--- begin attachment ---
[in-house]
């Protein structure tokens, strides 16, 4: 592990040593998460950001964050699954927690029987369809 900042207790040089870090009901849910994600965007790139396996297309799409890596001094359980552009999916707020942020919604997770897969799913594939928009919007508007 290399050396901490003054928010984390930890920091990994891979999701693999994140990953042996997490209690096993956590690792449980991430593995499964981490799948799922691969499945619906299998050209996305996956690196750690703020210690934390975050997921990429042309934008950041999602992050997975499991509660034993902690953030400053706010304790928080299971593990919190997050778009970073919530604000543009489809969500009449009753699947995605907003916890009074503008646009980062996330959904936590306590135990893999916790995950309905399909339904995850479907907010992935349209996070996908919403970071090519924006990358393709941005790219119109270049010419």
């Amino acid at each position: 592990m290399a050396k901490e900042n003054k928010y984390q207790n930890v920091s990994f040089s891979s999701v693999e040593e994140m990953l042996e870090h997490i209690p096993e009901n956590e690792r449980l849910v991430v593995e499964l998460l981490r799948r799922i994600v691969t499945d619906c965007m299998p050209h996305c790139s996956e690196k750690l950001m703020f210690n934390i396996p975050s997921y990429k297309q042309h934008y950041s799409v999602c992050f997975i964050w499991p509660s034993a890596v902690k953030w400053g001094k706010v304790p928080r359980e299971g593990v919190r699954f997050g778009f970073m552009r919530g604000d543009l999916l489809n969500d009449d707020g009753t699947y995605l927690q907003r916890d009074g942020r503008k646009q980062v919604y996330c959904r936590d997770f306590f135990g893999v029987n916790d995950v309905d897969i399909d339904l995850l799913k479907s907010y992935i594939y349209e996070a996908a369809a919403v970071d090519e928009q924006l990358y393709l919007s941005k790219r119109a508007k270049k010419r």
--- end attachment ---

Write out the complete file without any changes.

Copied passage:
[in-house]
């Protein structure tokens, strides 16, 4: 592990040593998460950001964050699954927690029987369809 900042207790040089870090009901849910994600965007790139396996297309799409890596001094359980552009999916707020942020919604997770897969799913594939928009919007508007 290399050396901490003054928010984390930890920091990994891979999701693999994140990953042996997490209690096993956590690792449980991430593995499964981490799948799922691969499945619906299998050209996305996956690196750690703020210690934390975050997921990429042309934008950041999602992050997975499991509660034993902690953030400053706010304790928080299971593990919190997050778009970073919530604000543009489809969500009449009753699947995605907003916890009074503008646009980062996330959904936590306590135990893999916790995950309905399909339904995850479907907010992935349209996070996908919403970071090519924006990358393709941005790219119109270049010419």
């Amino acid at each position: 592990m290399a050396k901490e900042n003054k928010y984390q207790n930890v920091s990994f040089s891979s999701v693999e040593e994140m990953l042996e870090h997490i209690p096993e009901n956590e690792r449980l849910v991430v593995e499964l998460l981490r799948r799922i994600v691969t499945d619906c965007m299998p050209h996305c790139s996956e690196k750690l950001m703020f210690n934390i396996p975050s997921y990429k297309q042309h934008y950041s799409v999602c992050f997975i964050w499991p509660s034993a890596v902690k953030w400053g001094k706010v304790p928080r359980e299971g593990v919190r699954f997050g778009f970073m552009r919530g604000d543009l999916l489809n969500d009449d707020g009753t699947y995605l927690q907003r916890d009074g942020r503008k646009q980062v919604y996330c959904r936590d997770f306590f135990g893999v029987n916790d995950v309905d897969i399909d339904l995850l799913k479907s907010y992935i594939y349209e996070a996908a369809a919403v970071d090519e928009q924006l990358y393709l919007s941005k790219r119109a508007k270049k010419r």